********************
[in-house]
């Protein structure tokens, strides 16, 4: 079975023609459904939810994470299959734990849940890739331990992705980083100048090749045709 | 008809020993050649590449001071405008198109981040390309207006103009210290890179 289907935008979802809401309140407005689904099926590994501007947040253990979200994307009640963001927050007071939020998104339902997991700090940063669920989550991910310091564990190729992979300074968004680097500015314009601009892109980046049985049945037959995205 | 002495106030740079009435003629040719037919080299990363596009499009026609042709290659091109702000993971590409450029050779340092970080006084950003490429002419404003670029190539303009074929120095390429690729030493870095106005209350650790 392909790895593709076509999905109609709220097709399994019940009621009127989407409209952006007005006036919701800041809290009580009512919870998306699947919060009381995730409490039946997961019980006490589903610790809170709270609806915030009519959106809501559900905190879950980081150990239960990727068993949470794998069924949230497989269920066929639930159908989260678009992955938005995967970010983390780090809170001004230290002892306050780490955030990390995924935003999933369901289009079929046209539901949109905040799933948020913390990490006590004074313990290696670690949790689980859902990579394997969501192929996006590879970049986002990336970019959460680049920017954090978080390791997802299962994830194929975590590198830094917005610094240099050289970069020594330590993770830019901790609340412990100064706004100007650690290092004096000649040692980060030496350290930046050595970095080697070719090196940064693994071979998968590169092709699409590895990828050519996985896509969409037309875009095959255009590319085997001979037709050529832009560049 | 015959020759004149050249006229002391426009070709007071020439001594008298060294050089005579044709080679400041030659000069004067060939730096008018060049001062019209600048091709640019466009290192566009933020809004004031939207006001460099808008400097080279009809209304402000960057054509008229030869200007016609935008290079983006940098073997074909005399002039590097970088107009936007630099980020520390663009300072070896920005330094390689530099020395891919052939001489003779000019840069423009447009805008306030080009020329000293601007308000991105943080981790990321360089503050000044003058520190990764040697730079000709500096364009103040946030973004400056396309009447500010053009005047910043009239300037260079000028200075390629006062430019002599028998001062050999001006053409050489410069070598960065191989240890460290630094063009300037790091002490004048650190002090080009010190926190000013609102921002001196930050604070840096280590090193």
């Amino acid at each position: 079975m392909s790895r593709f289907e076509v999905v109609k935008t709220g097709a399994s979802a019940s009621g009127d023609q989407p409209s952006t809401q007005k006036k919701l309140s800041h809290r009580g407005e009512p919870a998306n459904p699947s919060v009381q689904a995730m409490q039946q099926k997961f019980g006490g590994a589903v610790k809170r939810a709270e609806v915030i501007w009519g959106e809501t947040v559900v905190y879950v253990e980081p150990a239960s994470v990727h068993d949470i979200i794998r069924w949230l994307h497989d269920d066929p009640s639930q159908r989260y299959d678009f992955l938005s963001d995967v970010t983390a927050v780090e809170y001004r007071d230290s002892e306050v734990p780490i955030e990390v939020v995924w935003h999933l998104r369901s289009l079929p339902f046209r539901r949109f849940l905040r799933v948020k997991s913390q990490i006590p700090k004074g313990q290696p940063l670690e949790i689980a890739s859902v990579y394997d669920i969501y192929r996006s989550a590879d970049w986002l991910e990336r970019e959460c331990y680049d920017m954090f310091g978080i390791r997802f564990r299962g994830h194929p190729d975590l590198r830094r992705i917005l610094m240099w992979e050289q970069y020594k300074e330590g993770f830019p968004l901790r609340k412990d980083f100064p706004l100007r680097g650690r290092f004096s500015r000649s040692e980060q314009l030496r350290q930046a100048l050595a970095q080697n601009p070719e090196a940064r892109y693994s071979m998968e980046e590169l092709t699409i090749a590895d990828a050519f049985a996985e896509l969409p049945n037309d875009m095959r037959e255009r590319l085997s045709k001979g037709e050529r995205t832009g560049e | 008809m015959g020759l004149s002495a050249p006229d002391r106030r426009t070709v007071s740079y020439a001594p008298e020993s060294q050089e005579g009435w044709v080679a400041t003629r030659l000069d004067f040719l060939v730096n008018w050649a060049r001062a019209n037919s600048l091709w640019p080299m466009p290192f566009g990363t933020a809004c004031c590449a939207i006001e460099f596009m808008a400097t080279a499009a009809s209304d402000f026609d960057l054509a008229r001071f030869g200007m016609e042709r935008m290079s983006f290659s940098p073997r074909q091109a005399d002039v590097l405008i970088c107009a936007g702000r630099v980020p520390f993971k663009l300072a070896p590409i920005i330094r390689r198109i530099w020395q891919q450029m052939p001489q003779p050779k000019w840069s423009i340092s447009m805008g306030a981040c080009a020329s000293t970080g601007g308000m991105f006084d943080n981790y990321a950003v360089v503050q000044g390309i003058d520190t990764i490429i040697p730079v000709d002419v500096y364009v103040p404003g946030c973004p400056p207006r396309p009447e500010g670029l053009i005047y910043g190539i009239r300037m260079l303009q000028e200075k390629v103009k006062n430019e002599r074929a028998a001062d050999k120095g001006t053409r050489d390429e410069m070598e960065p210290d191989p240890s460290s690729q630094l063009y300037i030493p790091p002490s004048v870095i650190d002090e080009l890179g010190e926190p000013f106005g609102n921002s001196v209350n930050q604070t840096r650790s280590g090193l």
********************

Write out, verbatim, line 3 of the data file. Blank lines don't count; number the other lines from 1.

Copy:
């Amino acid at each position: 079975m392909s790895r593709f289907e076509v999905v109609k935008t709220g097709a399994s979802a019940s009621g009127d023609q989407p409209s952006t809401q007005k006036k919701l309140s800041h809290r009580g407005e009512p919870a998306n459904p699947s919060v009381q689904a995730m409490q039946q099926k997961f019980g006490g590994a589903v610790k809170r939810a709270e609806v915030i501007w009519g959106e809501t947040v559900v905190y879950v253990e980081p150990a239960s994470v990727h068993d949470i979200i794998r069924w949230l994307h497989d269920d066929p009640s639930q159908r989260y299959d678009f992955l938005s963001d995967v970010t983390a927050v780090e809170y001004r007071d230290s002892e306050v734990p780490i955030e990390v939020v995924w935003h999933l998104r369901s289009l079929p339902f046209r539901r949109f849940l905040r799933v948020k997991s913390q990490i006590p700090k004074g313990q290696p940063l670690e949790i689980a890739s859902v990579y394997d669920i969501y192929r996006s989550a590879d970049w986002l991910e990336r970019e959460c331990y680049d920017m954090f310091g978080i390791r997802f564990r299962g994830h194929p190729d975590l590198r830094r992705i917005l610094m240099w992979e050289q970069y020594k300074e330590g993770f830019p968004l901790r609340k412990d980083f100064p706004l100007r680097g650690r290092f004096s500015r000649s040692e980060q314009l030496r350290q930046a100048l050595a970095q080697n601009p070719e090196a940064r892109y693994s071979m998968e980046e590169l092709t699409i090749a590895d990828a050519f049985a996985e896509l969409p049945n037309d875009m095959r037959e255009r590319l085997s045709k001979g037709e050529r995205t832009g560049e | 008809m015959g020759l004149s002495a050249p006229d002391r106030r426009t070709v007071s740079y020439a001594p008298e020993s060294q050089e005579g009435w044709v080679a400041t003629r030659l000069d004067f040719l060939v730096n008018w050649a060049r001062a019209n037919s600048l091709w640019p080299m466009p290192f566009g990363t933020a809004c004031c590449a939207i006001e460099f596009m808008a400097t080279a499009a009809s209304d402000f026609d960057l054509a008229r001071f030869g200007m016609e042709r935008m290079s983006f290659s940098p073997r074909q091109a005399d002039v590097l405008i970088c107009a936007g702000r630099v980020p520390f993971k663009l300072a070896p590409i920005i330094r390689r198109i530099w020395q891919q450029m052939p001489q003779p050779k000019w840069s423009i340092s447009m805008g306030a981040c080009a020329s000293t970080g601007g308000m991105f006084d943080n981790y990321a950003v360089v503050q000044g390309i003058d520190t990764i490429i040697p730079v000709d002419v500096y364009v103040p404003g946030c973004p400056p207006r396309p009447e500010g670029l053009i005047y910043g190539i009239r300037m260079l303009q000028e200075k390629v103009k006062n430019e002599r074929a028998a001062d050999k120095g001006t053409r050489d390429e410069m070598e960065p210290d191989p240890s460290s690729q630094l063009y300037i030493p790091p002490s004048v870095i650190d002090e080009l890179g010190e926190p000013f106005g609102n921002s001196v209350n930050q604070t840096r650790s280590g090193l």